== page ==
Family F2057
 
2837 Torvild hadde sønene Torjus, Aslak og Halvor, og døtrane Kjersti og Inger. Sønene dreiv ei tid garden og eigde litt i'n. Men Adeler kef i 1692 deira part, so han eigde heile garden.

Dottera, Kjersti Torvildsdotter, blei gift med Lars Halvorson Vølstad, og dei dreiv garden til Lars døde 1699. Lars eigde 1 tn. i Rød og mykje lausøre på Rød, Vølstad og Åse og hans bu var på 103 rd. Dei hadde sonen Torvild, som blei opfostra hos moster si, Inger, som me seinare skal høre om.

Inger Torvildsdotter, var gift med Berulf Halvorson frå Bø Bergjord eller Vågsland, fødd 1670, døde 1745. Dei dreiv garden frå 1707, då dei a Anna Adeler fekk bygselsetel på levetida. Inger døde 1730, og hennars by eigde 1/2 tn. i Vågsland, som Berulf hadde arva etter far sin, Halvor Knutson Bø, 2 1/2 set. i Åse etter far til Inger og 1/2 tn. i Kise i Nesherad, som ho hadde etter bestefaren, Torbjørn Vrålstad. Dei hadde då 2 hestar, 10 kuer og 5 geitar, og buet var på netto 205 rd. 3 år føre han døde, skifta Berulf frå seg (for alderdom og svagheds skyld). Då eigde han 1/2 tn. i Vågsland, buet var på brutto 139 rd., men gjelda var like so stor.

Google translation:
Torvild had sons Torjus , Aslak and Halvor and daughters Kjersti and Inger . Sons ran a time farm and owned a little i'n . But Adeler kef in 1692 their party , so he owned the whole farm .

Daughter , Kjersti Torvild 's daughter , was married to Lars Halvorson Vølstad , and they ran the farm to Lars died in 1699 . Lars owned 1 tn . in Red and much lausøre on Red, Vølstad and Annie and his live was at 103 rd. They had son Torvild, which was brought up maternal aunt, Inger, who we later hear about.

Inger Torvild 's daughter , was married to Berulf Halvorson from Bo Bergjord or Vågsland , born 1670, died 1745 . They ran the farm from 1707 , when they received a Anna Adeler bygselsetel the lifetime . Inger died in 1730 , and owned by hennars 1/2 tn . in Vågsland , which Berulf had inherited after his father , Halvor Knutson Bo , 2 1/2 set . in Åse by the father of Inger and 1/2 tn . in Kise in Nesherad , which she had by her grandfather , Torbjørn Vrålstad . They had as 2 horses , 10 cows and 5 goats, and curved , net 205 rd. 3 years cause he died, changed Berulf from themselves (of old age and Svaghed matter). When he owned half tn . in Vågsland , curved was gross 139 rd., but debt was just so large.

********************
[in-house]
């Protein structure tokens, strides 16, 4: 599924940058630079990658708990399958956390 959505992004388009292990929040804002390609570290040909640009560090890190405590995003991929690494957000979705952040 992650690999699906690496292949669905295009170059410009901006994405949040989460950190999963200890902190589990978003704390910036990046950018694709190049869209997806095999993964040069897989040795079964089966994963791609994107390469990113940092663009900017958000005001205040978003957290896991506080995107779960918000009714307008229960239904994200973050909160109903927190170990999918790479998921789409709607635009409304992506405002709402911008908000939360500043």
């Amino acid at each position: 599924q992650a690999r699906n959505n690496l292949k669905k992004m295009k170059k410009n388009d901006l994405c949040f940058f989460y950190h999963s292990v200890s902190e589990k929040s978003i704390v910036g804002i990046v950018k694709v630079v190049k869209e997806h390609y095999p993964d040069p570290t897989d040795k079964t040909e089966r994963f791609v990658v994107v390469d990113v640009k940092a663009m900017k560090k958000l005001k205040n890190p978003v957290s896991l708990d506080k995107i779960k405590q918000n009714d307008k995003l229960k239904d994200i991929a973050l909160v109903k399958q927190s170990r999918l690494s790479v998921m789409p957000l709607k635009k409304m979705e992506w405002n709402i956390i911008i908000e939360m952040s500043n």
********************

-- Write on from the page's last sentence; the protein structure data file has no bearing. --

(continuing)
----------
Dei hadde sonen halvor, som fekk farns gods i Vågsland og døtrane Helge, gift med Torjus Olson Vågsland, og Kari.

Kjersti Berulfsdotter, fødd 1706, gift med Olav Isakson Gautefall, fødd 1706, død på Vågsland 1776. Dei bruka garden etter Berulf. Olav hadde ein bror av same navn på Gautefall, og dei, saman med dei andre Paulsens leiglendingar i Fjellgardane, kom op i ei swær sak med han. I den var Olav Åse føraren. Truleg av den grunn flytta han på dei tider til Vågsland, som han bruka ein part i til han døde. Dei hadde sonen Bjørn og dottera kari, gift med Isak Olson Gautefall. Då Nikolay Adeler Paulsen fekk Åse etter far sin, selde han det igjen 1760 i 3 partar. Den største garden kjøpte Jørgen Bjørnson Bustrak, som blei gift med enka, Kjersti Torbjørnsdotter Vølstad. Dei dreiv ei tid garden, men flytta so til Vølstad. Dei hadde Alis, gift med Tor Jøorgenson Holte, og Liv. Etter at garden hadde gått på handel ei tid, kjopte Bjørns svigerson, Tor Holte halvten 1 tn. og han gav 1809 son sin, Tor Torson, skjøte på garden. Han blei 1812 gift med Sigrid Andersdotter No i Gjerstad og hadde med hennar Tor og Anne. Dei budde på garden til 1818, men då må han ha selt'n til Jon Stianson Aase.